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Musique concrète

4 February 2011

The wikipedia definition for electroacoustic music is “music resulting from the manipulation of recorded or generated sound.” This describes everything currently available in the iTunes store, and thus is not a useful definition. Instead, it is music that is historically or artistically linked with past experimental electornic music, such as happened with Musique concrète in Paris or Elektronische Musik in Cologne.

Musique concrète was devised by Pierre Schaeffer, who presented the first ever concert of this new type of music in 1948 with five short pieces called cinq études de bruits (Five Noise Studies). He was influenced by the futurists and used recordings of sounds and noises. We listened to one of these: Etude Aux Chemins de Fer, which used sounds recorded from trains.

The first pieces of Schaeffer were produced using disks, as he did not yet have access to tape. He did have quite a lot of access to advanced studio gear of the time, as he was working for Radio France (RTF).

In 1949, he started to collaborate with Pierre Henry, another RTF employee, and they created a piece called Symphonie pour un homme seul (Symphony for a man alone). They were supported by RTF in this and had better access to technology and began to process the sounds. They split their sounds into two categories: human and non human.

In 1952, Schaeffer wrote a treatise on sound objects. A sound object is the sound itself, not the instrument that produced the sound or the tape that holds it, but the vibrations in the air. He proposed that sounds have several properties, by which they can be categorised:

  • Mass – which is the spectral dimension
  • Dynamics
  • Timbre
  • Melodic profile – spectral changes over time
  • Grain – irregularities (like film grain)
  • Pace

It would be possible to do a sort of concrete serialism with these properties, but he was not an adherent of serialism. An essential part of Musique Concrète was that the musical form was derived from the sound material, rather than sounds being put into a pre-existing structure.

He proposed something he called “acousmatics,” where the sound object is a thing itself, divorced from the context that produced it. He also put forth the idea of reduced listening, where the listener hears only the sounds and not the imagined source.

We discussed whether this was possible and some of you said that if you listened to a sound repeated enough, like if you were working on it, it gradually lost its associations, but this doesn’t tend to happen without repetition. Trevor Wishart notes that psychological research shows that humans have a strong tendency to assign sources from sounds.

Radio France was very keen on Musique concrète and funded Groupe de Recherche de Musique Concrète, which eventually turned in to Groupe de Recherches Musicales (GRM), which still exists now.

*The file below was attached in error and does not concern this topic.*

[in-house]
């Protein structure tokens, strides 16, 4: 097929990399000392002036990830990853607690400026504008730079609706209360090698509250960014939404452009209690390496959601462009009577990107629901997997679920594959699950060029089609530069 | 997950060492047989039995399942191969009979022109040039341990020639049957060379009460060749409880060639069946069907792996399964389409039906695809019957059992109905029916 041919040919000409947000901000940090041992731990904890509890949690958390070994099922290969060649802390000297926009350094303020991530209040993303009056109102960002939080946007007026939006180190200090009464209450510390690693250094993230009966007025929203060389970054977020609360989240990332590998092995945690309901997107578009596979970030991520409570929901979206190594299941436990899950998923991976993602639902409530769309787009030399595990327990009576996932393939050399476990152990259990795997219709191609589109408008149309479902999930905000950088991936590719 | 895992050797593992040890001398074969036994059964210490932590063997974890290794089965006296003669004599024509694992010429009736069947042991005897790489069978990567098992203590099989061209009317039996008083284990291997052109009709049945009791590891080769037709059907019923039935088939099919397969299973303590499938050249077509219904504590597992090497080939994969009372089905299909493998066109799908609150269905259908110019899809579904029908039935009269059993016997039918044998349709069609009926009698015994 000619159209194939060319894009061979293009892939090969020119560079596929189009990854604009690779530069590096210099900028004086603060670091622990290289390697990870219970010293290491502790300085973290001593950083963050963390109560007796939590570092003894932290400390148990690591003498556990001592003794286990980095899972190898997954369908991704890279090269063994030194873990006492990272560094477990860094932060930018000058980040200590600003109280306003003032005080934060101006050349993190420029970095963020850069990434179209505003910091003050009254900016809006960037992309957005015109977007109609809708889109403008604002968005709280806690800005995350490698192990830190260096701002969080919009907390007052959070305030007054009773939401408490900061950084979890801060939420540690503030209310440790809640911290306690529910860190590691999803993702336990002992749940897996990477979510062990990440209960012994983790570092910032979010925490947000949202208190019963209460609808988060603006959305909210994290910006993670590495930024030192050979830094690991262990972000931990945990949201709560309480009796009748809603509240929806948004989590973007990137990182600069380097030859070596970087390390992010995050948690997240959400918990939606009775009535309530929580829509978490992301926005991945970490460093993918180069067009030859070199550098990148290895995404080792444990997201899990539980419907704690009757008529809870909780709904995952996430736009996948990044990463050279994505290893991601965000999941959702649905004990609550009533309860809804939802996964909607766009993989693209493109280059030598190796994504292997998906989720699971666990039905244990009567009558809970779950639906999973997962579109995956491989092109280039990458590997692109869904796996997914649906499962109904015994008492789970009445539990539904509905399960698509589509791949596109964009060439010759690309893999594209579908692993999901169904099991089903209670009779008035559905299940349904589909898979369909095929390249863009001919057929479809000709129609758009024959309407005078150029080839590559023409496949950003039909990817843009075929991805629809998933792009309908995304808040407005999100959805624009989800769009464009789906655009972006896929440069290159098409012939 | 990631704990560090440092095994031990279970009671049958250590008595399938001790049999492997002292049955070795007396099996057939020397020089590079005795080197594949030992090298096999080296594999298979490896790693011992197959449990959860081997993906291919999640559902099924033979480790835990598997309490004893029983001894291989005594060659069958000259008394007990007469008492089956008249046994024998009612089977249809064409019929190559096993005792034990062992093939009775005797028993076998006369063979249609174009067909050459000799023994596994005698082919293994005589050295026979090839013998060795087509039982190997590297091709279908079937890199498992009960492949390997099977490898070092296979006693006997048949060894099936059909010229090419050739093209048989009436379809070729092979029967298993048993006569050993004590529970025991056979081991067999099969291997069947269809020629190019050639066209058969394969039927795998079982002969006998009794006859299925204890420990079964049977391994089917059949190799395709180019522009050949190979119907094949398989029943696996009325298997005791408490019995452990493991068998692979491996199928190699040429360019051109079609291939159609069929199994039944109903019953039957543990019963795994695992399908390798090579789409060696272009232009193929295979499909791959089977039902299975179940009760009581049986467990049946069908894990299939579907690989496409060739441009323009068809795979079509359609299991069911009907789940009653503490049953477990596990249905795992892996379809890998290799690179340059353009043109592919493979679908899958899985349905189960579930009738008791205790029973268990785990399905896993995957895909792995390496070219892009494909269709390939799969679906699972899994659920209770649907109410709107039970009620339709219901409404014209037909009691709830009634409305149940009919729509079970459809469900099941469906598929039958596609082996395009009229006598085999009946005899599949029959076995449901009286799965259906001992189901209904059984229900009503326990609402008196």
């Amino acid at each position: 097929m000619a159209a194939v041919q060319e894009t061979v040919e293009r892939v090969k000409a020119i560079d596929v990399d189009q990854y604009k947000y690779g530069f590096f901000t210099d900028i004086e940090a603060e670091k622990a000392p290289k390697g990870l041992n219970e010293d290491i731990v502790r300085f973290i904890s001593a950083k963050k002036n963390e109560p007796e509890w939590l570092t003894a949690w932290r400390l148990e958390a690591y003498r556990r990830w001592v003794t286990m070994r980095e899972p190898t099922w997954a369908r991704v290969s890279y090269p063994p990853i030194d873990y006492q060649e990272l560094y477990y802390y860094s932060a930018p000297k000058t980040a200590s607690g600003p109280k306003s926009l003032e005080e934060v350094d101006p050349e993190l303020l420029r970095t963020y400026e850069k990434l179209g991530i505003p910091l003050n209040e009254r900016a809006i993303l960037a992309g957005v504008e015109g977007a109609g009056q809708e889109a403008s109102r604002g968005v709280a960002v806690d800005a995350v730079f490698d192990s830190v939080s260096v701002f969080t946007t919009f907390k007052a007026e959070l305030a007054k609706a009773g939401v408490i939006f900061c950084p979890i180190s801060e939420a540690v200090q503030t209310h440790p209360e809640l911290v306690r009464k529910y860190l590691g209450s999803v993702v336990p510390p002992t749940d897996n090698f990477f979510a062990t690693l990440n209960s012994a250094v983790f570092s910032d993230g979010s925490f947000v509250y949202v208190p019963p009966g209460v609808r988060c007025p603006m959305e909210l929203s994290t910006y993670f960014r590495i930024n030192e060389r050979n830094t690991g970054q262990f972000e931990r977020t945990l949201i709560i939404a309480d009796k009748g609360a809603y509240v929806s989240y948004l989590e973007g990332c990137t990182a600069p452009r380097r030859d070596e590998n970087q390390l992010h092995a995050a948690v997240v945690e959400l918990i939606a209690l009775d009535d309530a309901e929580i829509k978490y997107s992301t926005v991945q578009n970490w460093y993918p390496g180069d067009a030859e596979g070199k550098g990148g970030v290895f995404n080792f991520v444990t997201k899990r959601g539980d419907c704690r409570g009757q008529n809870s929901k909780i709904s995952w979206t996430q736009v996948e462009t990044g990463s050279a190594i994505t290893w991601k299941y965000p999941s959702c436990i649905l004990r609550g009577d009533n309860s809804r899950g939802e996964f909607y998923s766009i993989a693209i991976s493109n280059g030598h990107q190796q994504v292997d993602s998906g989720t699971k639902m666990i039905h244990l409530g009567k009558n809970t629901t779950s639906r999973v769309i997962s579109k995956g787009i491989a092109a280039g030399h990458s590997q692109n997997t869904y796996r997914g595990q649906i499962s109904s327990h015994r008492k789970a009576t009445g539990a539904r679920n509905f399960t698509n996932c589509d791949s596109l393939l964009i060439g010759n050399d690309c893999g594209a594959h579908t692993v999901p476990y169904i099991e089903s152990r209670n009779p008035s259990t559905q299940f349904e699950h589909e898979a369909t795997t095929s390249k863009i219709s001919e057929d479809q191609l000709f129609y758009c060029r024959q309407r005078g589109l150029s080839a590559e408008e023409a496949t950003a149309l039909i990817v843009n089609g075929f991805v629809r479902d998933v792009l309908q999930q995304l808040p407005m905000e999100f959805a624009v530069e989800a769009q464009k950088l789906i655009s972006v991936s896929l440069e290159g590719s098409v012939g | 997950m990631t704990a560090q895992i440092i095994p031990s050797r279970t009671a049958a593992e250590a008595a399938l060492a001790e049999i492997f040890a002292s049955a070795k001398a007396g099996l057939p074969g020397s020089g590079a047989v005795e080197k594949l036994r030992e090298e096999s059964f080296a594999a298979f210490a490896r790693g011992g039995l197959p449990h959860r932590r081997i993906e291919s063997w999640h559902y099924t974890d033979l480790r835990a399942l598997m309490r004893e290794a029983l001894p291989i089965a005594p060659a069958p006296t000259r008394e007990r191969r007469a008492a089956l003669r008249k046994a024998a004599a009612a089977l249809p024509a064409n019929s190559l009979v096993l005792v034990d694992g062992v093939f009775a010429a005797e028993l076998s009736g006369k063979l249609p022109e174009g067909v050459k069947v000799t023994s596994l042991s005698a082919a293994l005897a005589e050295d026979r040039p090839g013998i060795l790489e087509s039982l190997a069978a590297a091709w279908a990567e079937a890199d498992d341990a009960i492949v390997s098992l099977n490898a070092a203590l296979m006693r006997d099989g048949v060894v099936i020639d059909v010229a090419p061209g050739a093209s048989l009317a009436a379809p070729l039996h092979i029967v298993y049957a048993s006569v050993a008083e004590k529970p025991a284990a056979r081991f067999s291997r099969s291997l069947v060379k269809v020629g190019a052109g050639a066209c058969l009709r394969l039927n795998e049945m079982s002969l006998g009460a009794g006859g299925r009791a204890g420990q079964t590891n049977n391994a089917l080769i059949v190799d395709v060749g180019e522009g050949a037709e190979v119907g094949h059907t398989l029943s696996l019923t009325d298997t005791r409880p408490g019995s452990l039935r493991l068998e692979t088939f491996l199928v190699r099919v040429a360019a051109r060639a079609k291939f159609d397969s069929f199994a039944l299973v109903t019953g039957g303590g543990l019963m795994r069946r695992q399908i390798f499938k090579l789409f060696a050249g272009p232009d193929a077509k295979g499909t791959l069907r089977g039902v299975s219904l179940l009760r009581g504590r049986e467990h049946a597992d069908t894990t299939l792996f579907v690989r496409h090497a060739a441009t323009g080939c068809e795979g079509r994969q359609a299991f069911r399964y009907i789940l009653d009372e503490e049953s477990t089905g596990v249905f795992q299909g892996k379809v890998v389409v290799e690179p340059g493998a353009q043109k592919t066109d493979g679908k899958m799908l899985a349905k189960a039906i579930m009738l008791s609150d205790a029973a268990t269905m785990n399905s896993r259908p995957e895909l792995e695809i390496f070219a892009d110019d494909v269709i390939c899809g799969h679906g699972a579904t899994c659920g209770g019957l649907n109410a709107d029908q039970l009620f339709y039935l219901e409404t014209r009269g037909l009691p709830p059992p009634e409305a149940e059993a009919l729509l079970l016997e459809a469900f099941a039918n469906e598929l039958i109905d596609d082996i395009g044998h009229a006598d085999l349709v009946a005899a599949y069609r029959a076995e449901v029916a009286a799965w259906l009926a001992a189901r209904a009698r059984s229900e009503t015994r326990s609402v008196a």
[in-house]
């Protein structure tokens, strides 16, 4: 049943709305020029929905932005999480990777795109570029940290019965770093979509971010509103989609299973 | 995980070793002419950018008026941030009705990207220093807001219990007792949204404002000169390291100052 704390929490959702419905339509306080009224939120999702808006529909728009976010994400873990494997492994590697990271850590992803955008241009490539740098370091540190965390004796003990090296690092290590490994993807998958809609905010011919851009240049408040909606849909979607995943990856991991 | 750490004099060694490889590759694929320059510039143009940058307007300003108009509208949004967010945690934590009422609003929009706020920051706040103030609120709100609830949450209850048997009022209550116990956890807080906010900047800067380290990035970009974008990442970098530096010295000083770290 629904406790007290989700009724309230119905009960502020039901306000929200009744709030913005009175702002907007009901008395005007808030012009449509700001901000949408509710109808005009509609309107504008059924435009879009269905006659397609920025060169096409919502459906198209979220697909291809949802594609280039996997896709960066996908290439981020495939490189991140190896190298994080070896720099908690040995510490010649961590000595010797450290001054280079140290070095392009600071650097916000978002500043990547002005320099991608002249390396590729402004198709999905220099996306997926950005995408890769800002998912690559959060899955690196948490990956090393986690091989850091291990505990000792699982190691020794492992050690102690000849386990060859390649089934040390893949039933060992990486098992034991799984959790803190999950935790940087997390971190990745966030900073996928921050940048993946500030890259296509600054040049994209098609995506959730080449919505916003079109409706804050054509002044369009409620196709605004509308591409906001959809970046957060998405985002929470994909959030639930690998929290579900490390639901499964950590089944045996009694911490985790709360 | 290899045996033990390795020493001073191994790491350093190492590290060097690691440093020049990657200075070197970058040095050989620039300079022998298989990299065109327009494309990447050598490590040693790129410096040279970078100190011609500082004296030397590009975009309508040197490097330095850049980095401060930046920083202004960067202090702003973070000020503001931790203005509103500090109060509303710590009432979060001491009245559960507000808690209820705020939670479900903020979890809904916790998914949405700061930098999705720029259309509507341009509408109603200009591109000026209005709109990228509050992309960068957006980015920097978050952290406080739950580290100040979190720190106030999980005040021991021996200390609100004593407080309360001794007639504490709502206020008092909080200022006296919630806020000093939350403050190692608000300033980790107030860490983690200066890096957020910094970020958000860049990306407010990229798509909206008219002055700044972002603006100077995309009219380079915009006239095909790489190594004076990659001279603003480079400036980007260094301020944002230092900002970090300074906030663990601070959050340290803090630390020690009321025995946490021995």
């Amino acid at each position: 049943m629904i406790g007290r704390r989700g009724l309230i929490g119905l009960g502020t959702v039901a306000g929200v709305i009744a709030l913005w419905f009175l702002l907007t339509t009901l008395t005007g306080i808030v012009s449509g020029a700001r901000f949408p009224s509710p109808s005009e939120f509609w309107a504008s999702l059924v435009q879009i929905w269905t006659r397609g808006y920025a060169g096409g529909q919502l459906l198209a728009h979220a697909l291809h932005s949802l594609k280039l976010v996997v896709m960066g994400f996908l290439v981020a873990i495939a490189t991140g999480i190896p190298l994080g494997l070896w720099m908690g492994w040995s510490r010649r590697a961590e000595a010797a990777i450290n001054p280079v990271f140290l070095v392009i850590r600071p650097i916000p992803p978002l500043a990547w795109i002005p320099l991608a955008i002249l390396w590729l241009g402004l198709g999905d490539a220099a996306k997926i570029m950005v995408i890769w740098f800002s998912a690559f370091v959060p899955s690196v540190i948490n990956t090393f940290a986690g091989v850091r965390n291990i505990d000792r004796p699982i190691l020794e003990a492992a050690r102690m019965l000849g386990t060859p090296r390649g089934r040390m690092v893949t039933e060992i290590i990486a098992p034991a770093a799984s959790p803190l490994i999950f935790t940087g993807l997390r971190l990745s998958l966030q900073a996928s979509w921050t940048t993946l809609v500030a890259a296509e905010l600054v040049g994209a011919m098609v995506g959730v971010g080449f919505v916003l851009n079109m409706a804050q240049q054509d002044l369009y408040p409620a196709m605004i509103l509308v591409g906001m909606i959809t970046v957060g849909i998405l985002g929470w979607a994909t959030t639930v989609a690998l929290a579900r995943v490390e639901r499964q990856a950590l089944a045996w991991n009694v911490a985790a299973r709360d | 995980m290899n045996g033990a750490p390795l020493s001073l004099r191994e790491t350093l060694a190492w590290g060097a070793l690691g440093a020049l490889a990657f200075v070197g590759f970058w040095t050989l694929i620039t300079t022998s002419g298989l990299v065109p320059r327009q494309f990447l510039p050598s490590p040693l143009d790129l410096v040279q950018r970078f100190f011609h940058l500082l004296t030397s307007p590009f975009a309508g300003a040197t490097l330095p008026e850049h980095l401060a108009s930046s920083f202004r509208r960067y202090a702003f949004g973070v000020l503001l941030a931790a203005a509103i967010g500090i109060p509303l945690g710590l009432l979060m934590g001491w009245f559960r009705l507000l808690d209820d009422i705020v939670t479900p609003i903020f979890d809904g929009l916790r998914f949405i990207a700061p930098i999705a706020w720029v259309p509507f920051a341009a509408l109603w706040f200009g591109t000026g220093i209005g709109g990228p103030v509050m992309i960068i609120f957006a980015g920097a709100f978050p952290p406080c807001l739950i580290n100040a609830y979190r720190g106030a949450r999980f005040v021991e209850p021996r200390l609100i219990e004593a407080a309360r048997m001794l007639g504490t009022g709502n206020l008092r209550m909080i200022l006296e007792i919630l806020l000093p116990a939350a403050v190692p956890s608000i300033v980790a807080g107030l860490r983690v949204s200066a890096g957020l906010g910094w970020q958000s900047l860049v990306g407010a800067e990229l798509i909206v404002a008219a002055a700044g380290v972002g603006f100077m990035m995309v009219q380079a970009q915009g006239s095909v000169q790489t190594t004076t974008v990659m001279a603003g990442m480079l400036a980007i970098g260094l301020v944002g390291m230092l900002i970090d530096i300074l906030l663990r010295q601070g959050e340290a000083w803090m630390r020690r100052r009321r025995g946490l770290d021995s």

In 1952, Stockhausen when to Paris to study and did some short studies in Schaeffer’s studio. Then he went back to Germany and was involved with the WDR studio in Cologne, which opened in 1953. There was a major rivalry between Paris and Cologne. The Germans were doing Elektronische Musik, which was largely additive synthesis.

However, in 1964, Stockhausen did some experiments with recording sounds and processing them. He used a tape recorder, a filter and a tamtam (a gong). He tried using different kitchen implements on the tamtam while holding a microphone very close to it. Meanwhile, an engineer was adjusting a filter and recording the sounds Stockhausen was making on the tamtam. When they played back the tape the were amazed at the sounds they had gotten.

Stockhausen then wrote a score for different sorts of sounds he hoped could be gotten from a tamtam and wrote a trio for a percussionist, a microphonist and somebody to adjust the filtering. The piece was played live with all three persons on stage. He wrote, “The microphone is no longer a passive tool for high fidelity reproduction: it becomes a musical instrument influencing what it is recording.”

This piece was called Mikrophonie and is on a CD in the library, which you should listen to. It is also the basis for Task 1, which is discussed below.

Another piece that uses very close miccing is Concrete PH by Xenakis, which used microphones stuck in with burning coals and embers. He created this piece for the Philips Pavillion at the 1958 Worlds Fair, something discussed in much greater detail in week2.

More Recent Musique concrète

In 1970, French composer, Luc Ferrari did a piece called Preque Rien (Almost Nothing), using recordings of a day at the beach. He overlaps the sound events to create a compressed picture of what the day sounded like. This piece is on a CD in the library and you should listen to it.

In 1989, New Zealand composer, Annea Lockwood did a piece called Soundmap of the Hudson River, which records sound samples from the very start of the Hudson river to where it empties into the Atlantic by New York City.



  • Homles, Thom, . 2008. Electronic and Experimental Music Third Edition. Routledge: New York. (p 45-78 and p 91-100)
  • Cox, C. & Warner, D. 2004. Audio Culture: Readings in Modern Music. Continuum: New York.(Chapter 14, p.76, Acousmatics, by P. Schaeffer)
    • Task 1

      You use close microphone placement and tape transformations of the sort available in the 1950s (forwards, backwards, sped up, slowed down, cut up, plate-style reverb) to explore quiet, hidden sounds. For example, by scratching or striking metallic objects, plucking the teeth of a comb, etc.

From → Electroacoustic

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